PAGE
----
The Halladay–Lee Blockbuster

So, it seems that the Blue Jays, Phillies, and Mariners have arranged a blockbuster deal where Roy Halladay will go to Philadelphia and Cliff Lee will end up in Seattle. The Phillies also get Mariners prospects Phillippe Aumont, Tyson Gillies, and Juan Ramirez, plus $6 million in cash from the Blue Jays. The Blue Jays get Phillies prospects Kyle Drabek, Michael Taylor, and Travis D’Arnaud (thanks to for gathering the details from all the circulating reports).

This is quite a deal to break down, but I’ll try. There are only two major-league players involved, and both have one year left on their current deals before becoming free agents. Halladay will make almost $16 million and I have being worth around $17 million. Lee will make $8 million, and I estimate him being worth $15 million. Straight-up the Phillies don’t look so good here, but this is where the cash and prospects come in. I have recently developed a system for valuing prospects based on their minor-league performance. It’s complicated, and I will be explaining it in my forthcoming book (details on that to come), but it involves projecting the expected worth of minor-league players based on their performance. So, below, I have the expected value of the rights to all the players in the deal in millions of dollars. These values are crude, but they should get the job done.

Team		In	 	Out
Phillies	Halladay (1+)	Lee (7)
		Aumont (4)	Taylor (4)
		Gillies (2.5)	D'Arnaud (+)
		Ramirez (1.5)	Drabek (4)
		CASH (6)	
	Total	15		15

Blue Jays	Drabek (4)	Halladay (1)
		Taylor (4)	CASH (6)
		D'Arnaud (+)	
	Total	8		7

Mariners	Lee (7)	 	Aumont (4)
			 	Gillies (2.5)
			 	Ramirez (1.5)
	Total	7		8

Grand Total	30++		30

The pluses indicate that there is some unquantified value. For D’Audard, he is so low in the minors that I cannot adequately project his worth. He’s worth something positive, but it’s hard to say how much. For Halladay, the + reflects the value to the Phillies to being able to lock up Halladay before he hits the free agent market. This may net them a small discount as well as offers stability. Note that Toronto doesn’t loose this value, because he was not going to sign with the team. John Heyman is reporting that the Phillies and Halladay have agreed to a three-year $60 million deal, plus some vesting options. I have Halladay worth $55 million over that span to the average team—close to the actual contract—and because the Phillies are a good team he ought to be worth more. So, he seems to be getting a good deal and the Phillies may be getting a small discount.

In the end, all the teams are coming out about even, and of course all the GMs believe they are coming out ahead with a new group of players. I’m kind of surprised it worked out so neatly, especially with so much cash involved.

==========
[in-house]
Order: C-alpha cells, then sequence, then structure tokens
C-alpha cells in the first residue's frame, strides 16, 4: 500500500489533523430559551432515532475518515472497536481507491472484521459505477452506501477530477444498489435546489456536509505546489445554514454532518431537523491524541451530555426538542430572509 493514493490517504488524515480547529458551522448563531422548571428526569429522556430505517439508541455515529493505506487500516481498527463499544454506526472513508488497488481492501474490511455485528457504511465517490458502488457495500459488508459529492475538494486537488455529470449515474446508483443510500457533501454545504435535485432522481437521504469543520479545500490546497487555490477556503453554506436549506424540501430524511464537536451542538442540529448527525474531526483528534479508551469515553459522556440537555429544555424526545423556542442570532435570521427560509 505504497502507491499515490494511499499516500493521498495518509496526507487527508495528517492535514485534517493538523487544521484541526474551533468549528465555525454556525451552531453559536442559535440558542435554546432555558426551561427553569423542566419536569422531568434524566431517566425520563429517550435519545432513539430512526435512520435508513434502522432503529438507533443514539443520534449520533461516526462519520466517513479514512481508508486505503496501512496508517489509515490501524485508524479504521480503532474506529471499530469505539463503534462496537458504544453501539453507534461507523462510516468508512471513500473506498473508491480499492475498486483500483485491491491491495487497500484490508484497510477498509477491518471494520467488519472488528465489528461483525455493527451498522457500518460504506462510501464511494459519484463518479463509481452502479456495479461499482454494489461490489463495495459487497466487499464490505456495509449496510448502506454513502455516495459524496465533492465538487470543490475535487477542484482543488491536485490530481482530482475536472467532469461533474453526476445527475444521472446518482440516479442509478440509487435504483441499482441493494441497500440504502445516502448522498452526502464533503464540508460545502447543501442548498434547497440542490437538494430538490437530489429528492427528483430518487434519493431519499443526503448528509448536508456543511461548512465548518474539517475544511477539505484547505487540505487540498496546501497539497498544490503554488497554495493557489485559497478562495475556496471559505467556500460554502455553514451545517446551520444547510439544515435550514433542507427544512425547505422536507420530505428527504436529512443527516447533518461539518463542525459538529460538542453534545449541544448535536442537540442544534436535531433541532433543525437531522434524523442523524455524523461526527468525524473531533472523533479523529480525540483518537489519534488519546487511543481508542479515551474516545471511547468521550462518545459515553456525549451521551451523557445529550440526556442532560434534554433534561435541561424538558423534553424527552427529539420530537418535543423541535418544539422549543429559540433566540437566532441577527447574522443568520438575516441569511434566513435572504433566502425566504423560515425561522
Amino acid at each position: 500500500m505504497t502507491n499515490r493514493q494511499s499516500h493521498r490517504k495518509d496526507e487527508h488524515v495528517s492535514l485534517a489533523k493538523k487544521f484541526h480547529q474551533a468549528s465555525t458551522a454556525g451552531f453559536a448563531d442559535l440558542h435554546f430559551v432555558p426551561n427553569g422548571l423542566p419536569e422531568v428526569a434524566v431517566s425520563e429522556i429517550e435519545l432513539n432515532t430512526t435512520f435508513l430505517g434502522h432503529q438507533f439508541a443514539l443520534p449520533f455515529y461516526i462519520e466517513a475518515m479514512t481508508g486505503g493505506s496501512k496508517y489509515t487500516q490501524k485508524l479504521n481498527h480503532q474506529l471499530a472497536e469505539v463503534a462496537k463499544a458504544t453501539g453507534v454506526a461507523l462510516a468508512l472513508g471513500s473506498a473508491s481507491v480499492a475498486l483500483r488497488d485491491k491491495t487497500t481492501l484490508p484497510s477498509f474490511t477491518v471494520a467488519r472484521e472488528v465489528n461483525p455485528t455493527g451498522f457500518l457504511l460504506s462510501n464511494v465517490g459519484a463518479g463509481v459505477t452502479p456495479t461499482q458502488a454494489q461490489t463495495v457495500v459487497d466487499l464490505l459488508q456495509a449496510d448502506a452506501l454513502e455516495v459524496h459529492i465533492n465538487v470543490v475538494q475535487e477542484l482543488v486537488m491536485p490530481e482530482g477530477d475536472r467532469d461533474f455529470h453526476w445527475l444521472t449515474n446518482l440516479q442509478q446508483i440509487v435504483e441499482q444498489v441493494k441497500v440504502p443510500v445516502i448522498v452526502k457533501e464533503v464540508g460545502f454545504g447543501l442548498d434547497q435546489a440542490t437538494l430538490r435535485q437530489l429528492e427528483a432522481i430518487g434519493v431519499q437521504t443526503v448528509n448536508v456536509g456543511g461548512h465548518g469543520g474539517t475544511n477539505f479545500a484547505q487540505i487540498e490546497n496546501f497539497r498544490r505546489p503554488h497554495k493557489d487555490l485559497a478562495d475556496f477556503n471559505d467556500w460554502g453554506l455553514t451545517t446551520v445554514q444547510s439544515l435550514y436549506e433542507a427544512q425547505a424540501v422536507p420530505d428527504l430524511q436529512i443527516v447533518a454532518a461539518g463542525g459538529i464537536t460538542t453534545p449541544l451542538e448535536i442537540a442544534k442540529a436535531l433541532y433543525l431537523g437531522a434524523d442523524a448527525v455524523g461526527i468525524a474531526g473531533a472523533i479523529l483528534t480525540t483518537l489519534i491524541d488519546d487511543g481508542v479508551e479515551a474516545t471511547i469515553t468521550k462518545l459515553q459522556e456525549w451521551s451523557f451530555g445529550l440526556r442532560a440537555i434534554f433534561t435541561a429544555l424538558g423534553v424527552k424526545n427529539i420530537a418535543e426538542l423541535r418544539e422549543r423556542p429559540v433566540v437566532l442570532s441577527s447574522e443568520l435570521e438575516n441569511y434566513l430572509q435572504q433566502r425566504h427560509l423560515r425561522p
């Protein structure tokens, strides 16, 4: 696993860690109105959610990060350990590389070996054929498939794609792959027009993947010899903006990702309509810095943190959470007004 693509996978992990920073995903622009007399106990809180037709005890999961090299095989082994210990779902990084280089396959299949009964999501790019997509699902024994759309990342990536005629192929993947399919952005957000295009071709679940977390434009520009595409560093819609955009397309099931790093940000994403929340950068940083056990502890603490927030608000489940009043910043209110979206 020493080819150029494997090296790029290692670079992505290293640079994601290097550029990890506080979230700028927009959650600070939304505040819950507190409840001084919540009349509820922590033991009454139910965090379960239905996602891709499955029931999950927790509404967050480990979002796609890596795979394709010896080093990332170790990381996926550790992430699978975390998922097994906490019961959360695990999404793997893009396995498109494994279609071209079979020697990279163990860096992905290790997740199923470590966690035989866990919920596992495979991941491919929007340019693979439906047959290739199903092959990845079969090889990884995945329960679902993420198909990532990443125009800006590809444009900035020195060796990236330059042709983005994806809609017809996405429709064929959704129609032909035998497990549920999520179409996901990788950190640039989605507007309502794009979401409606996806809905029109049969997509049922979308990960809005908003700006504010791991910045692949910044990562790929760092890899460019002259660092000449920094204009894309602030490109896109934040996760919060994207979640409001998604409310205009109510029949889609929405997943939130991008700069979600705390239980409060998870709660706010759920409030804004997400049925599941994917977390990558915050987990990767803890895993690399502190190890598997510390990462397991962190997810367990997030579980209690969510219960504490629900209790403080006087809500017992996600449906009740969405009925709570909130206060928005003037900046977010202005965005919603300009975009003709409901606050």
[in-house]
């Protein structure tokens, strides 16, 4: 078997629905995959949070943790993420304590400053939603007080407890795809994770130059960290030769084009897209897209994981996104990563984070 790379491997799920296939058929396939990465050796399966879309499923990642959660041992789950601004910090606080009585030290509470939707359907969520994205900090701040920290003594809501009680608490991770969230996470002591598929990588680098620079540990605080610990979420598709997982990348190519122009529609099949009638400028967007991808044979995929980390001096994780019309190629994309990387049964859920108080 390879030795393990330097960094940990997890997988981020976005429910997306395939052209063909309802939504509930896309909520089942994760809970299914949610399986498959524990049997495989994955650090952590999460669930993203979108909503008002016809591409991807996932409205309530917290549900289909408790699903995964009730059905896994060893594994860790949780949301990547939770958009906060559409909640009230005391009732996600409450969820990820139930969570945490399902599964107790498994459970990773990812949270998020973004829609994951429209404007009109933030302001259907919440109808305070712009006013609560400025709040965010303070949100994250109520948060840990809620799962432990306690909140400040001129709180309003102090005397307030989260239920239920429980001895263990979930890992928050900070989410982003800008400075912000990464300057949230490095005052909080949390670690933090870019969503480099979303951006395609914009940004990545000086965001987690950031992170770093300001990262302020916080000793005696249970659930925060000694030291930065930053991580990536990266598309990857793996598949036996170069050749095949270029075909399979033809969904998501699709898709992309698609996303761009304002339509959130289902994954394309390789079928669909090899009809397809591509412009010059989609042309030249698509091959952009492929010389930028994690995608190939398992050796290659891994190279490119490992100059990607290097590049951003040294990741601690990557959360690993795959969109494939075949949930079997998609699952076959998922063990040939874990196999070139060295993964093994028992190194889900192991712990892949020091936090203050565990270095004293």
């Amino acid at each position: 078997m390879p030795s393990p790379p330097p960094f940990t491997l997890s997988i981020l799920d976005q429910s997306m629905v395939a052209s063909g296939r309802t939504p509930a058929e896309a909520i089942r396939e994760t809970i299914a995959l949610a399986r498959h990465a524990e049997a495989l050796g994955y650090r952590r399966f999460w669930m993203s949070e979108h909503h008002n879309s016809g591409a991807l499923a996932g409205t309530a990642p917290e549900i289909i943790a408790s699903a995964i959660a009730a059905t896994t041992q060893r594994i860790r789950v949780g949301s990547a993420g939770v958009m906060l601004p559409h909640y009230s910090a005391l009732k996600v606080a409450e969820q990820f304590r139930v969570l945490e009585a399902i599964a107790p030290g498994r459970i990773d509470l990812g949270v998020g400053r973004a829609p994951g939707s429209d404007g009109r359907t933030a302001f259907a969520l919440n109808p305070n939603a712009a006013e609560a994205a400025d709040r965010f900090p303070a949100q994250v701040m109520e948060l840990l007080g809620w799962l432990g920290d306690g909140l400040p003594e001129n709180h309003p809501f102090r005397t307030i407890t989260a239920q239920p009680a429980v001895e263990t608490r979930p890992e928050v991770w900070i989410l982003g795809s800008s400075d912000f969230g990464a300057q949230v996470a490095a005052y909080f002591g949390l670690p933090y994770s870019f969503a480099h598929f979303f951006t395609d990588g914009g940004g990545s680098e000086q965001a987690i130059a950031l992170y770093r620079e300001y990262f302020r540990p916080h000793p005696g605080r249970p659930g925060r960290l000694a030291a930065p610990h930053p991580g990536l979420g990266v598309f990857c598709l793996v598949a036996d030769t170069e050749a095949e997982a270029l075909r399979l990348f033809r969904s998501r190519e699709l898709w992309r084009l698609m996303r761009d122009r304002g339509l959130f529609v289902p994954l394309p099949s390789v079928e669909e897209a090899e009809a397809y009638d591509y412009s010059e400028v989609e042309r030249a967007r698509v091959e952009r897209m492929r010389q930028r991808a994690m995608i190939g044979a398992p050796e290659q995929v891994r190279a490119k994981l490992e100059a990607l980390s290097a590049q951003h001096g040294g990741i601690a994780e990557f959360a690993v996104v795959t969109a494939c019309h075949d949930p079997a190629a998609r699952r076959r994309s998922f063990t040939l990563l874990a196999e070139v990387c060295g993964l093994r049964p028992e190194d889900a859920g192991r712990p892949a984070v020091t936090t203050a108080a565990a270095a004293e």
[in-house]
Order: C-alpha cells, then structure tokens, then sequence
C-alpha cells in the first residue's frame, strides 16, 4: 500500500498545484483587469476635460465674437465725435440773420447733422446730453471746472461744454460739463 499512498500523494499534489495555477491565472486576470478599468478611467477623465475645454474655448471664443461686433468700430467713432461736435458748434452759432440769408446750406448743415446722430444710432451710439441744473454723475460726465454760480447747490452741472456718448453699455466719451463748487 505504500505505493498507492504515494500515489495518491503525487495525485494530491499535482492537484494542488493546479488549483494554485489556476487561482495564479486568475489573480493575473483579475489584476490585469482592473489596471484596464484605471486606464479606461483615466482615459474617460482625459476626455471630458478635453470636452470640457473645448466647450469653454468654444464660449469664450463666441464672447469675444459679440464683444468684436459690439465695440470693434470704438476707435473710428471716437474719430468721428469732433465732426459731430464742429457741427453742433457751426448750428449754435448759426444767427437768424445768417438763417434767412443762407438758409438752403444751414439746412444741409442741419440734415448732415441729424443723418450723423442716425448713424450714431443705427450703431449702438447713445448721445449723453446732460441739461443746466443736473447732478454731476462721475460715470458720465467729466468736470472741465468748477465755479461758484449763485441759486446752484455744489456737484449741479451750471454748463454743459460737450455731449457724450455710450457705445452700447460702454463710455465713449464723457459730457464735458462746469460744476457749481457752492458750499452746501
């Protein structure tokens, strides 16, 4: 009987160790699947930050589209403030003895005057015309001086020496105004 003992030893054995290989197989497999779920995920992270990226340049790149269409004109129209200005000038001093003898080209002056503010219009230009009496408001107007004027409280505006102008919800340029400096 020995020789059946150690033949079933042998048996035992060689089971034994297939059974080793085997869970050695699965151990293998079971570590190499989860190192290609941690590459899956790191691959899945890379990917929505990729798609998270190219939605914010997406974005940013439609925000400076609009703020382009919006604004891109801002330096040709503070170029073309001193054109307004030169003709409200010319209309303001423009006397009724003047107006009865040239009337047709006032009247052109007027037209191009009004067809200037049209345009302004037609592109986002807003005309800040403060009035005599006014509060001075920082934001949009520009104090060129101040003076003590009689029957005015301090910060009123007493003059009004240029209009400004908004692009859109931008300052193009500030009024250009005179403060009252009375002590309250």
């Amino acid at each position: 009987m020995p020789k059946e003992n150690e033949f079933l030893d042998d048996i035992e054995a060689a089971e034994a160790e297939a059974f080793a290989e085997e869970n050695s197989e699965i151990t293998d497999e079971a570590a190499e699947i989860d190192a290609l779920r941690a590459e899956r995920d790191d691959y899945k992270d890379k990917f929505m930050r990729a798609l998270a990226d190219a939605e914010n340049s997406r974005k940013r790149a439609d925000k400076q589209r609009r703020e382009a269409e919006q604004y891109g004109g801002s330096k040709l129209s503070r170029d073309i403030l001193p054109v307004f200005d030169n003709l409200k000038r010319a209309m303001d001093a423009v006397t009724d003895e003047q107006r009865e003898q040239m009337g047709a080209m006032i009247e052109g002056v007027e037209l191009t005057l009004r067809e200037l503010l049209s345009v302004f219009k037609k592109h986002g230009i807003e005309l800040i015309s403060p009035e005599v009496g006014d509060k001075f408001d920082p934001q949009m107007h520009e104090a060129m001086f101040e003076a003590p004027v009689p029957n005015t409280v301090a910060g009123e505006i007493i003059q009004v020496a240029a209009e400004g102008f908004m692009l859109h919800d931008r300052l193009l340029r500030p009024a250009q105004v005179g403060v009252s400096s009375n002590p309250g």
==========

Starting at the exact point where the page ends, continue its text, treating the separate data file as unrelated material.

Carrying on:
UPDATE: I just realized that I was estimating the discounted present values of the prospects and major-leaguers in different years’ dollars. I’ve corrected the error.

8 Responses “The Halladay–Lee Blockbuster”

  1. Tucker says:

    You seem to be undervalueing starting pitchers relative to the market. You gave the range for Lackey, but Lee and Halladay both pitched more and better over the last 2 years and all three are in their early 30s. If Lackey is worth around $15M it seems unlikely that Lee is worth the same and Halladay is worth only $2M more, especially taking into account that Halladay’s HR suppressing talents in a HR prone park and Lee’s low K totals going to the best team defense in baseball.

  2. JC says:

    I prefer to think that the market is overvaluing starting pitchers relative to my estimates. đŸ˜‰

    In all seriousness, starting pitchers is the one place where my estimates have been off in free-agent salary comparisons, on the low side. I designed my method to estimate fundamental values from baseball revenues, and after staring at the data for hours on end I’ve reached the conclusion that starting pitching is overvalued right now—call it the new market inefficiency.

  3. Peter says:

    Sounds about right to me, too. I don’t think there’s a clear winner here.

    Of course, if Drabek and Taylor do live up to all their potential, it probably ends up a steal for the Jays.

    I think Toronto did well to get two top prospects and a third legit one for one year of Halladay, even if they had to give cash and Halladay is signing an extension with Philadelphia.

  4. Devon says:

    I love this deal. Great breakdown here

  5. jfish26101 says:

    Taylor is being flipped for Brett Wallace from the A’s and is expected to be slotted in at 1B (if you factor in defensive adjustments).

  6. Kyle S says:

    Hi JC —
    Just wondering – how much do you know about financial option theory & pricing? Your estimates for the worth of the prospects seem pretty low – certainly lots of teams would pay more than $3 million for the right to employ Michael Taylor or Kyle Drabek, don’t you think? Without knowing your method it’s hard to say why that might (or might not) be the case, but it strikes me that a model that only looked at expected value of performance but did not also consider volatility (to use an option term) might underweight a high risk high reward guy like Mike Taylor. What are your thoughts?

  7. Carole Ford says:

    This seems like an incredibly good deal for the Phillies


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